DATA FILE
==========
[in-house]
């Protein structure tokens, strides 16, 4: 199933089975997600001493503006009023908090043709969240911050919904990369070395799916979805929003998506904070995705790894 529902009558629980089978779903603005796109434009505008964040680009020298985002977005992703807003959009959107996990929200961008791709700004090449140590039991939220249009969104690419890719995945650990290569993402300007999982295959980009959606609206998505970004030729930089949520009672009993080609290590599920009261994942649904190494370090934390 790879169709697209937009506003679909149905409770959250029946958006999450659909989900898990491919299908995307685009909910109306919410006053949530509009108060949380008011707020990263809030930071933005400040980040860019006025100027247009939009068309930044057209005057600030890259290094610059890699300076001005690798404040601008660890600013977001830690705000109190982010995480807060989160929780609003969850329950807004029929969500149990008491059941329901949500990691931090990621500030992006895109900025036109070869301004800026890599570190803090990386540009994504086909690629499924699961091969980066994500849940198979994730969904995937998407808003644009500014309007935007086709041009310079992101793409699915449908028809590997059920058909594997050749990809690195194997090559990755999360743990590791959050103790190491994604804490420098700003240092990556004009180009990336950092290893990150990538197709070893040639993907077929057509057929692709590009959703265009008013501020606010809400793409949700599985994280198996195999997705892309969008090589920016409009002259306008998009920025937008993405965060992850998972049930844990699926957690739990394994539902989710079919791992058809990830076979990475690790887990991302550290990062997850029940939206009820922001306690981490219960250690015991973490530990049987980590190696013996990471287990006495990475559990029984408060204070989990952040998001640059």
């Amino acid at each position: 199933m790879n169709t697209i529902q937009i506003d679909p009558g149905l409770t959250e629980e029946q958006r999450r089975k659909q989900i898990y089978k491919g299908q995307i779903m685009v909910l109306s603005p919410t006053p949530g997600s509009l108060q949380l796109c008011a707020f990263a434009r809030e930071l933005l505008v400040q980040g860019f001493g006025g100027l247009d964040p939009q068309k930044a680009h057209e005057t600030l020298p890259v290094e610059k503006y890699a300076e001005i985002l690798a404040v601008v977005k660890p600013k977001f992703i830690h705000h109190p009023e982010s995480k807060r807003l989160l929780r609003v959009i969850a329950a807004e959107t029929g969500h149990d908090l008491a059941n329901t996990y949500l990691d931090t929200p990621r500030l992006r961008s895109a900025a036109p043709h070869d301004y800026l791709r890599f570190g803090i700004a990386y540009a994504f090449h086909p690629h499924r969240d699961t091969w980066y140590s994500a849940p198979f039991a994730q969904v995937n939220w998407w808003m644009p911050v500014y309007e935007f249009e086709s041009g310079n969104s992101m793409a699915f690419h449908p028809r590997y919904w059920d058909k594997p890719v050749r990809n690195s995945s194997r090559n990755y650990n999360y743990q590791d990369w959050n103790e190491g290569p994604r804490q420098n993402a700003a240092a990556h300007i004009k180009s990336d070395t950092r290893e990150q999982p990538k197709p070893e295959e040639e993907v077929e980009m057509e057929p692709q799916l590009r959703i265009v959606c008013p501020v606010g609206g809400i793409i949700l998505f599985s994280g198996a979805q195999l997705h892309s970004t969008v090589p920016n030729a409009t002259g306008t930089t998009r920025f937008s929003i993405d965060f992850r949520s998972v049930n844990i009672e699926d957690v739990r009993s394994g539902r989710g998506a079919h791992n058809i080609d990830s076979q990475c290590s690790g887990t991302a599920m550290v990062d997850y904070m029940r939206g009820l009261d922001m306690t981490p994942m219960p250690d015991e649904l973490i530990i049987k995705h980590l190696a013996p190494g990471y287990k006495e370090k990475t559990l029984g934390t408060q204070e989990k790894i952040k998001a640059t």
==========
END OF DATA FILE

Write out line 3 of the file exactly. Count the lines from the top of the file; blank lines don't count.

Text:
């Amino acid at each position: 199933m790879n169709t697209i529902q937009i506003d679909p009558g149905l409770t959250e629980e029946q958006r999450r089975k659909q989900i898990y089978k491919g299908q995307i779903m685009v909910l109306s603005p919410t006053p949530g997600s509009l108060q949380l796109c008011a707020f990263a434009r809030e930071l933005l505008v400040q980040g860019f001493g006025g100027l247009d964040p939009q068309k930044a680009h057209e005057t600030l020298p890259v290094e610059k503006y890699a300076e001005i985002l690798a404040v601008v977005k660890p600013k977001f992703i830690h705000h109190p009023e982010s995480k807060r807003l989160l929780r609003v959009i969850a329950a807004e959107t029929g969500h149990d908090l008491a059941n329901t996990y949500l990691d931090t929200p990621r500030l992006r961008s895109a900025a036109p043709h070869d301004y800026l791709r890599f570190g803090i700004a990386y540009a994504f090449h086909p690629h499924r969240d699961t091969w980066y140590s994500a849940p198979f039991a994730q969904v995937n939220w998407w808003m644009p911050v500014y309007e935007f249009e086709s041009g310079n969104s992101m793409a699915f690419h449908p028809r590997y919904w059920d058909k594997p890719v050749r990809n690195s995945s194997r090559n990755y650990n999360y743990q590791d990369w959050n103790e190491g290569p994604r804490q420098n993402a700003a240092a990556h300007i004009k180009s990336d070395t950092r290893e990150q999982p990538k197709p070893e295959e040639e993907v077929e980009m057509e057929p692709q799916l590009r959703i265009v959606c008013p501020v606010g609206g809400i793409i949700l998505f599985s994280g198996a979805q195999l997705h892309s970004t969008v090589p920016n030729a409009t002259g306008t930089t998009r920025f937008s929003i993405d965060f992850r949520s998972v049930n844990i009672e699926d957690v739990r009993s394994g539902r989710g998506a079919h791992n058809i080609d990830s076979q990475c290590s690790g887990t991302a599920m550290v990062d997850y904070m029940r939206g009820l009261d922001m306690t981490p994942m219960p250690d015991e649904l973490i530990i049987k995705h980590l190696a013996p190494g990471y287990k006495e370090k990475t559990l029984g934390t408060q204070e989990k790894i952040k998001a640059t």